Finally, and maybe the most important thing, would be to increase your intake of omega-3 fatty acids while decreasing omega-6 fatty acids. Omega-6 fatty acids are inflammatory while omega-3’s are anti-inflammatory. The ideal ratio of omega-3’s to omega-6’s in our diet should be from 1:1–1:4. The modern “Western Diet” is very high in omega-6’s and very low in omega-3’s with a ratio of about 1:25 or more! Chronic inflammation is linked to pretty much all modern diseases and disorders, including depression. Increasing omega-3’s and decreasing omega-6’s will decrease the likelihood of inflammation in our bodies (including our brains).

8) When you are feeling stressed what do you do to relax and unwind? 

Going for a walk works very well for me. It distracts me from the source of the stress and allows my mind to drift to other things and helps me get re-centered. If I have difficulty getting my mind off of the stressor, I listen to an audiobook or podcast while I’m walking. That helps me focus my attention elsewhere. By the time I get back home, whatever was upsetting me is back in perspective.
9) What’s your go to, quick and easy healthy meal?

Stir-fry. I throw together whatever I have in the fridge and/or garden. I might add some brown rice or I might not – that depends on how much time I have or if I have some leftover rice in the fridge already.

10) What is happiness to you? 

To me happiness is contentment. It’s being satisfied….satisfied that I am where I am supposed to be and content in my circumstances. The opposite of contentment is always wanting more. I think it’s hard to be truly happy until you know you have enough and that you are enough. Contentment is when you have enough and you are enough. Contentment is the root that happiness grows from.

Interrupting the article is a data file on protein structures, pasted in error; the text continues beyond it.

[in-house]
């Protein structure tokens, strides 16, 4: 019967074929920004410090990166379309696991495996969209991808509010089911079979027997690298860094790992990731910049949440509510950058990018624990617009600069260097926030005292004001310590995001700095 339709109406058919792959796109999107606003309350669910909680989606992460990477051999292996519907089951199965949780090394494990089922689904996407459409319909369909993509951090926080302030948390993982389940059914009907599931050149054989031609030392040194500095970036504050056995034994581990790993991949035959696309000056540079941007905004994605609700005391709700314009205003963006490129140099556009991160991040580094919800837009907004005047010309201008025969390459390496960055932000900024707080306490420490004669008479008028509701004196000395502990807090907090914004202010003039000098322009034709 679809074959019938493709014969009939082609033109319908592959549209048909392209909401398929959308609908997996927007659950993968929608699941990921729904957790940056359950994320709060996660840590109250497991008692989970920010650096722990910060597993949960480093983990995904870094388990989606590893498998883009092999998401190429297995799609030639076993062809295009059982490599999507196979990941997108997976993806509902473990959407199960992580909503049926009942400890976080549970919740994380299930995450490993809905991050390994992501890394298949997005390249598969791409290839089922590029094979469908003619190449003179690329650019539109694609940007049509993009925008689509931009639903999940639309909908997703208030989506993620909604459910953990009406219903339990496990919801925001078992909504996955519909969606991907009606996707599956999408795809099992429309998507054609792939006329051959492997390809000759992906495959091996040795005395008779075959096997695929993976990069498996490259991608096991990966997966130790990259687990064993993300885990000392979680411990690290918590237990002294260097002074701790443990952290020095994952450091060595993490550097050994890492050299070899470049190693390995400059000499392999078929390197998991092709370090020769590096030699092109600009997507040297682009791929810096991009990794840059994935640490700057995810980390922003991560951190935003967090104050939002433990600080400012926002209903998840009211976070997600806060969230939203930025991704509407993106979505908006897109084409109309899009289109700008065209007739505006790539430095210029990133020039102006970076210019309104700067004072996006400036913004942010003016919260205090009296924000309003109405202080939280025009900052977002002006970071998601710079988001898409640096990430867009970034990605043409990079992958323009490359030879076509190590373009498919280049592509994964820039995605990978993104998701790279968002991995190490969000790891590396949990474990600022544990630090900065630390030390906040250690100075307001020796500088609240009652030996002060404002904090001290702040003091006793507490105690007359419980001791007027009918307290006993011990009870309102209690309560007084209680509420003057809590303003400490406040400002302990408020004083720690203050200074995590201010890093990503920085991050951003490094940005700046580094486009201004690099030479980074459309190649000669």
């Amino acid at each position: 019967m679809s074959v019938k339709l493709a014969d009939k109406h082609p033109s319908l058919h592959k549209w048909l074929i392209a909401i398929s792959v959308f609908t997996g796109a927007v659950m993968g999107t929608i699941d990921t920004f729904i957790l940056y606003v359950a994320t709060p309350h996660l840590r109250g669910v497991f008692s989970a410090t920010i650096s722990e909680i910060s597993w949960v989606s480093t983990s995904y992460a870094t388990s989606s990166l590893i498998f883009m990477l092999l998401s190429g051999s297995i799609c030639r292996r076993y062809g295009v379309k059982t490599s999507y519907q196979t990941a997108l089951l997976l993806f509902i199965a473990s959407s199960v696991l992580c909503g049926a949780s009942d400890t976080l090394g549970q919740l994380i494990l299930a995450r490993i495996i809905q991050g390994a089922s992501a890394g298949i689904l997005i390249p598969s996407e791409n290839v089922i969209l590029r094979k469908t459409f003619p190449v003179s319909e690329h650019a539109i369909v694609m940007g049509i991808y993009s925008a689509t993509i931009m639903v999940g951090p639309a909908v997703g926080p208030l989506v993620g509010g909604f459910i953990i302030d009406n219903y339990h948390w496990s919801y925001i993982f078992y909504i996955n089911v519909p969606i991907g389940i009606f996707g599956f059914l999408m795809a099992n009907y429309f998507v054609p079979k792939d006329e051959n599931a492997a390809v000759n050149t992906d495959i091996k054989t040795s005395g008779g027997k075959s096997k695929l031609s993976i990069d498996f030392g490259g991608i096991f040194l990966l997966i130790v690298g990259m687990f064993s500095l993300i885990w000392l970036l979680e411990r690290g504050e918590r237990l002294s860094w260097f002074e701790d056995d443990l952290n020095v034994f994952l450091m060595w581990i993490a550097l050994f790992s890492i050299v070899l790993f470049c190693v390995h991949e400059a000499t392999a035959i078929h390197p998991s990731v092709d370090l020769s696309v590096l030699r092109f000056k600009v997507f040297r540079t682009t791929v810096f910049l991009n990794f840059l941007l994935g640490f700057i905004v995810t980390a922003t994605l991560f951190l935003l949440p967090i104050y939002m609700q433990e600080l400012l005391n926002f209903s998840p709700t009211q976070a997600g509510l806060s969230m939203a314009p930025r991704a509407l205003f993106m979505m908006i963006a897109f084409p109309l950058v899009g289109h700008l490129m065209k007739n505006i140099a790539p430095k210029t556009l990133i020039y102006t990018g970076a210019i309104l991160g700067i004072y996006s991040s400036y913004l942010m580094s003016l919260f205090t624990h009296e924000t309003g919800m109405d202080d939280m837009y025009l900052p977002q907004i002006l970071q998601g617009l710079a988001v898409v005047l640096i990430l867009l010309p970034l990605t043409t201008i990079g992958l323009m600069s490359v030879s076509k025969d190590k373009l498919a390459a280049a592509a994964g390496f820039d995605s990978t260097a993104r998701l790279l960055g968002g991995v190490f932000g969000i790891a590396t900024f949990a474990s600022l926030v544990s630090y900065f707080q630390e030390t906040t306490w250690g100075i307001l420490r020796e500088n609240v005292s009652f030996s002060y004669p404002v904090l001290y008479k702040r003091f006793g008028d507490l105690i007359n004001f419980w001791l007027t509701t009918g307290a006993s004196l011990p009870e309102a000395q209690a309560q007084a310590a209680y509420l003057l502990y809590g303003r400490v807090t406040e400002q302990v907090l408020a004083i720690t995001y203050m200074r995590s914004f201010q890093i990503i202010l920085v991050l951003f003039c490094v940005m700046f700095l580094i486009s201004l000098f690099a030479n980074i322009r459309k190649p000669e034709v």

11) What is your biggest fear?

I really don’t have any big fears. I could develop some pretty big fears if I spent too much time on the Internet or watching the news. I can understand why so many people have spiking anxiety given things going on in the U.S. and around the world. There is so much threat and uncertainty. When I feel fearful I know I’m out of balance. I remove myself from the fearful thinking and get re-grounded in the here and now. That’s when I go back to my stress management techniques to re-center. Living in fear is no way to live.
12) What is your biggest challenge in everyday life and how do you work on over coming it? 

My biggest challenge in everyday life is getting all the nutrients I need from eating healthy food without getting too many calories. I love food and even though I generally eat very healthy food, I can easily eat too much of it!
13) Who is your biggest inspiration? 

My biggest inspiration is my uncle Charles. He’s my mother’s oldest brother. He has been a rock in my life. He was a career pastor and then chaplain at a Baptist university for 20 years. After he retired from there he went back to pastoring, which he is still doing in his 80’s. While I have never shared his religious faith, I admire the way he has lived his life and the stands he has taken for truth and social justice. He was kicked out of at least one church back in the 1960’s for refusing to refuse black people from entering the all-white church. He was friends with Martin Luther King Sr. and when Martin Luther King Jr. was shot, my uncle Charles and another white minister friend stayed in the home of Martin Luther King Sr. for three days to help the family. This was in a time in this country when white people did not enter the homes of black people. I’m proud of the stand he took and the sacrifices he made for racial equality. He’s strong, courageous, caring and always seeking to learn.

 

To find out more about Cooking to Cure click here